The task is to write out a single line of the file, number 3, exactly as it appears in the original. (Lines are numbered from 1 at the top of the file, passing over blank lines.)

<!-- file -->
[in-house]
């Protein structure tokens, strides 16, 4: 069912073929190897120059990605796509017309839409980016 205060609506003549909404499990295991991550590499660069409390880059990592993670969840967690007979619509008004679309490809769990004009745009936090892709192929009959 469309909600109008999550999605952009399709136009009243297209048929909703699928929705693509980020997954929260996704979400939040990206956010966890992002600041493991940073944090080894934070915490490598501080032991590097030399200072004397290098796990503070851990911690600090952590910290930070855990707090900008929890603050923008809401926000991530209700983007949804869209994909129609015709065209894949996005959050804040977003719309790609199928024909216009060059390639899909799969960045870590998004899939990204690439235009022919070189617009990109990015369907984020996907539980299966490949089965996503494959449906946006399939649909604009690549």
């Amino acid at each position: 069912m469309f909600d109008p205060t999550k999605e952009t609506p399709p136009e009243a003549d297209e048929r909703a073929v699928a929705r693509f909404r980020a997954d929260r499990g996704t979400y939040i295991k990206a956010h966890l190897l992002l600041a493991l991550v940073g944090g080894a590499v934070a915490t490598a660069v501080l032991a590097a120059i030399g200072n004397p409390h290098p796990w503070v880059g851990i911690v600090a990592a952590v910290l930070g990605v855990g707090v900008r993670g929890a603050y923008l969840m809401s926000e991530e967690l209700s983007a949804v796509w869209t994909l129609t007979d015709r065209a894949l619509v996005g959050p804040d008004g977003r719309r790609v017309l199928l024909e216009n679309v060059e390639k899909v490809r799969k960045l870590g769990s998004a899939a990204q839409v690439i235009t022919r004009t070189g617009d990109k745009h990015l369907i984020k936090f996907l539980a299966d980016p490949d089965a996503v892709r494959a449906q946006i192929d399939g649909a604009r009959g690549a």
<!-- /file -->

């Amino acid at each position: 069912m469309f909600d109008p205060t999550k999605e952009t609506p399709p136009e009243a003549d297209e048929r909703a073929v699928a929705r693509f909404r980020a997954d929260r499990g996704t979400y939040i295991k990206a956010h966890l190897l992002l600041a493991l991550v940073g944090g080894a590499v934070a915490t490598a660069v501080l032991a590097a120059i030399g200072n004397p409390h290098p796990w503070v880059g851990i911690v600090a990592a952590v910290l930070g990605v855990g707090v900008r993670g929890a603050y923008l969840m809401s926000e991530e967690l209700s983007a949804v796509w869209t994909l129609t007979d015709r065209a894949l619509v996005g959050p804040d008004g977003r719309r790609v017309l199928l024909e216009n679309v060059e390639k899909v490809r799969k960045l870590g769990s998004a899939a990204q839409v690439i235009t022919r004009t070189g617009d990109k745009h990015l369907i984020k936090f996907l539980a299966d980016p490949d089965a996503v892709r494959a449906q946006i192929d399939g649909a604009r009959g690549a």